ER Diagrams   «Prev 

Illustrating many-to-many Relationships in a Database

Many to many relationships can only exist while you conceptually design the database and this is when you need to eliminate them. You physically cannot have it in a working database otherwise your schema would need to change continually.
A many-to-many (M:N) relationship, sometimes called non-specific, is when for one instance of entity A, there are zero, one, or many instances of entity B and for one instance of entity B there are zero, one, or many instances of entity A.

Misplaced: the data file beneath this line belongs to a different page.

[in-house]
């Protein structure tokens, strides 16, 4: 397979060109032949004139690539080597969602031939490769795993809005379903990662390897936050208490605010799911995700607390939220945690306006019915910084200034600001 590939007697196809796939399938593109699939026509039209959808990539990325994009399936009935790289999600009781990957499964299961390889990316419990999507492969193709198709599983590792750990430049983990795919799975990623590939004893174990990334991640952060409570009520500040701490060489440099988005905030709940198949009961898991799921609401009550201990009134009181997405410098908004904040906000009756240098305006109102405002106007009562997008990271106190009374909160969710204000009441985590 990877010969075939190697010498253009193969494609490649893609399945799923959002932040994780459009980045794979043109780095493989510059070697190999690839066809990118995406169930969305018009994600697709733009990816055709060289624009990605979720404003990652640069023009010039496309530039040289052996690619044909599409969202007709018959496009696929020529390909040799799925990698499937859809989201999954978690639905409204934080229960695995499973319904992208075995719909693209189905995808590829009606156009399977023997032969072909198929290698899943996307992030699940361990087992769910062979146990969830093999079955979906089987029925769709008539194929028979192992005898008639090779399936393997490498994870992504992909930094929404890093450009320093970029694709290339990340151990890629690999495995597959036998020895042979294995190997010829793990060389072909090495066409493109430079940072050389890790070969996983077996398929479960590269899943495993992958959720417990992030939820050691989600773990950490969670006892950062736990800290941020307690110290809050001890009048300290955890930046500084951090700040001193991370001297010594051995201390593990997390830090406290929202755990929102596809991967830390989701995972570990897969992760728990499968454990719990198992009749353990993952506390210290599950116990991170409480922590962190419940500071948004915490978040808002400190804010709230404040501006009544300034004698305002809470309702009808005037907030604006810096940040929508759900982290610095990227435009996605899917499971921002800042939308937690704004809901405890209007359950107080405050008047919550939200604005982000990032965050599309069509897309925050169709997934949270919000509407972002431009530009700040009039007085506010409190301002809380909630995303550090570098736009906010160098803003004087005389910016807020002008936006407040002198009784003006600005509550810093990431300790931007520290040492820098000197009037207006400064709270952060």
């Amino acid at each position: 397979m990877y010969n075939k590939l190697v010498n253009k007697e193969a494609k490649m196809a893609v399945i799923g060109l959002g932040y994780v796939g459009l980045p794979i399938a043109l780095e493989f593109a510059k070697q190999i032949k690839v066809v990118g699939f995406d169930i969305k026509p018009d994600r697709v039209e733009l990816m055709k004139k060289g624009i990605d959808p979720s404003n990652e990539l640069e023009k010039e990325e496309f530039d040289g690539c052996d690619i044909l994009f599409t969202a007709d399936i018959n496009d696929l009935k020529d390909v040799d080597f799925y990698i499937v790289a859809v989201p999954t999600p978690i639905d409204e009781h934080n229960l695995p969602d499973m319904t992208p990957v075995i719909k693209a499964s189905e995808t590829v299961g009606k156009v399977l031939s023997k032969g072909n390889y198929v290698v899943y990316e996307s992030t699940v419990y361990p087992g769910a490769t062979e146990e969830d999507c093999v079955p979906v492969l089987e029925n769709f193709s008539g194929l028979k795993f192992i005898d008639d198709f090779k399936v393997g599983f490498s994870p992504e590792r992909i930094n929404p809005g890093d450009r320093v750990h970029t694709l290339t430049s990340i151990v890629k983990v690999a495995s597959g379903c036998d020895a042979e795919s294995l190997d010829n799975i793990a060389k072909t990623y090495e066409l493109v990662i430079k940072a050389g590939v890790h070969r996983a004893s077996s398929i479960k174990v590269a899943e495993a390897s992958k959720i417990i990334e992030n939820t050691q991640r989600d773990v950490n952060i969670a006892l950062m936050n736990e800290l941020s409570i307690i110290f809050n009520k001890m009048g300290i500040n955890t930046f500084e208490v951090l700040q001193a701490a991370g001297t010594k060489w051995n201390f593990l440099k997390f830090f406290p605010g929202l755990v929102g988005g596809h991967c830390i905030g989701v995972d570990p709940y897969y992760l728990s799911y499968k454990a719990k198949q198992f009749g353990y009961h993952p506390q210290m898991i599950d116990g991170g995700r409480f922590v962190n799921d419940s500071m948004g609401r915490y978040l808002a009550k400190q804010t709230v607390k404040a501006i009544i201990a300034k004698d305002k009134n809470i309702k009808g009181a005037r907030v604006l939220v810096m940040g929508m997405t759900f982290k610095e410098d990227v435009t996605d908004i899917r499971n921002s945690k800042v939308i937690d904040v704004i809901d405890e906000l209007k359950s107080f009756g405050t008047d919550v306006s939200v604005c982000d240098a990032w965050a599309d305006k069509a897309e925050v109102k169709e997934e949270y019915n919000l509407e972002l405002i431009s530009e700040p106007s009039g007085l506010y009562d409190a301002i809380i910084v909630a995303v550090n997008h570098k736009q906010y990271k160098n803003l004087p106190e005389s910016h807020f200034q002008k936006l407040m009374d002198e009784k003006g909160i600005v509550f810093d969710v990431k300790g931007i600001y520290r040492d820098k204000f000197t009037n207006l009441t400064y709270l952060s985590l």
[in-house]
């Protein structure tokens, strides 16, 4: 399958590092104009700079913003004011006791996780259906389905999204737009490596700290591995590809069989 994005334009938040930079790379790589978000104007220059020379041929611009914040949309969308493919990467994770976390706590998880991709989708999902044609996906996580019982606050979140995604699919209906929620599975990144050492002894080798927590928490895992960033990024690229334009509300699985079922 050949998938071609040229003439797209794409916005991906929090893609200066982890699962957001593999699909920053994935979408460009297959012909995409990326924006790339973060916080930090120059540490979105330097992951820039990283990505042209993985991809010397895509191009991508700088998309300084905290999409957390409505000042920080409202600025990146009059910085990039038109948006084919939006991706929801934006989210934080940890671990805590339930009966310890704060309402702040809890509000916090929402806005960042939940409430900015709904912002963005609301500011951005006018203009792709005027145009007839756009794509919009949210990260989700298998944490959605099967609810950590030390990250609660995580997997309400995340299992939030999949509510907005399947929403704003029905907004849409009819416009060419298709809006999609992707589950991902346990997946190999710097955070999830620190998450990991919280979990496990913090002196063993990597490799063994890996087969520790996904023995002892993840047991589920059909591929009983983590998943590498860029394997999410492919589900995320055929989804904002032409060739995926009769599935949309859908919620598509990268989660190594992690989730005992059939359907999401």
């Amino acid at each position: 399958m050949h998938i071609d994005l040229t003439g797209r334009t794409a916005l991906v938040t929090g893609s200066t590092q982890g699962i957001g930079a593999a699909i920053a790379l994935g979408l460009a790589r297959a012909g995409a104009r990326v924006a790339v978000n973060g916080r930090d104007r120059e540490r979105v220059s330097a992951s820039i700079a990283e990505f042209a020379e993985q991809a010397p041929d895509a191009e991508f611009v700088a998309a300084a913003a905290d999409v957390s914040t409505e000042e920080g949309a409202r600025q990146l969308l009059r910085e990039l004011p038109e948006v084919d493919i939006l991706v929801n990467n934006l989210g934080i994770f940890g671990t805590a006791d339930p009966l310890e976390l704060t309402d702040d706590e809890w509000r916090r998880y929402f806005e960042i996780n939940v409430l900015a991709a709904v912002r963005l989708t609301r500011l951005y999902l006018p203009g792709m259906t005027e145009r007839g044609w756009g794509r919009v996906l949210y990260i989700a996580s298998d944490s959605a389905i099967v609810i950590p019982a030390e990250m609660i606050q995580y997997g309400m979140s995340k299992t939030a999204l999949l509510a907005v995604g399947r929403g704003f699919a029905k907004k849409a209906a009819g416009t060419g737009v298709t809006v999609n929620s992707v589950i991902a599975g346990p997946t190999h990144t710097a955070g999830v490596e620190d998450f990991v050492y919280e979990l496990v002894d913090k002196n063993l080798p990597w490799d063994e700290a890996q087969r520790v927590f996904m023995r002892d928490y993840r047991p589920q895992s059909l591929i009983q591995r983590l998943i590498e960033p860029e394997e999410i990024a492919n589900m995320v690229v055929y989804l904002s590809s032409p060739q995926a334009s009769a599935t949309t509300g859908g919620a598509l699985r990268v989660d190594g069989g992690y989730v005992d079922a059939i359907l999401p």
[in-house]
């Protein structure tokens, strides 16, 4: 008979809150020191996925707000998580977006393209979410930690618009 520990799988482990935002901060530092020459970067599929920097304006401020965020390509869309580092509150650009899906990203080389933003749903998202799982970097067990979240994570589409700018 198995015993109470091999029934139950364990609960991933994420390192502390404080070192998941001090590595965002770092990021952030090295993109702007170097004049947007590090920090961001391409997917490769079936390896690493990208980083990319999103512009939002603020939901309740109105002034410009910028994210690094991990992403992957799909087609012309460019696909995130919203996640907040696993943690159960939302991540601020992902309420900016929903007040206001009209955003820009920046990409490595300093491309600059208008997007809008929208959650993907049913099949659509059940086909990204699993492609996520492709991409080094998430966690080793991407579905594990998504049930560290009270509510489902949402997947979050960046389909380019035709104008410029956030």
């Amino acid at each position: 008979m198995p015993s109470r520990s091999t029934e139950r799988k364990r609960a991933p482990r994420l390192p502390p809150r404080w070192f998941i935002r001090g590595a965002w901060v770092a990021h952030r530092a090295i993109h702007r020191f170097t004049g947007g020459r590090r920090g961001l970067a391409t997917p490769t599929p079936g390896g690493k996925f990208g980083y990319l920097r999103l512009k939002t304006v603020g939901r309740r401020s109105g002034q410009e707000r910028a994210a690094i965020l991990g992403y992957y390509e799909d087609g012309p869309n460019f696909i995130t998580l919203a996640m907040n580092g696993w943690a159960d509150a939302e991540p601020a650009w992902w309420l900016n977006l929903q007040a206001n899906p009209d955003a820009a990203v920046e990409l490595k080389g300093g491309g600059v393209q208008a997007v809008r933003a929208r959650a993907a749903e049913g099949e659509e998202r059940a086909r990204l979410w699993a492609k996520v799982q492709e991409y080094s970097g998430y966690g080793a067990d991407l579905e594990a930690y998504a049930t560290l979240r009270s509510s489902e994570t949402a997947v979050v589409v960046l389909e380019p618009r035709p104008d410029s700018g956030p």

An example is:
"employees can be assigned to no more than two projects at the same time; projects must have assigned at least three employees"

The diagram above illustrates an M:N relationship between Table A and B from the viewpoint of Table A. Note that the record in Table A is related to many records in Table B (A:B = 1:N).

The relationship between Tables A and B from the viewpoint of Table B appears this way. Note that one record in Table B is related to many records in Table A (B:A = 1:M).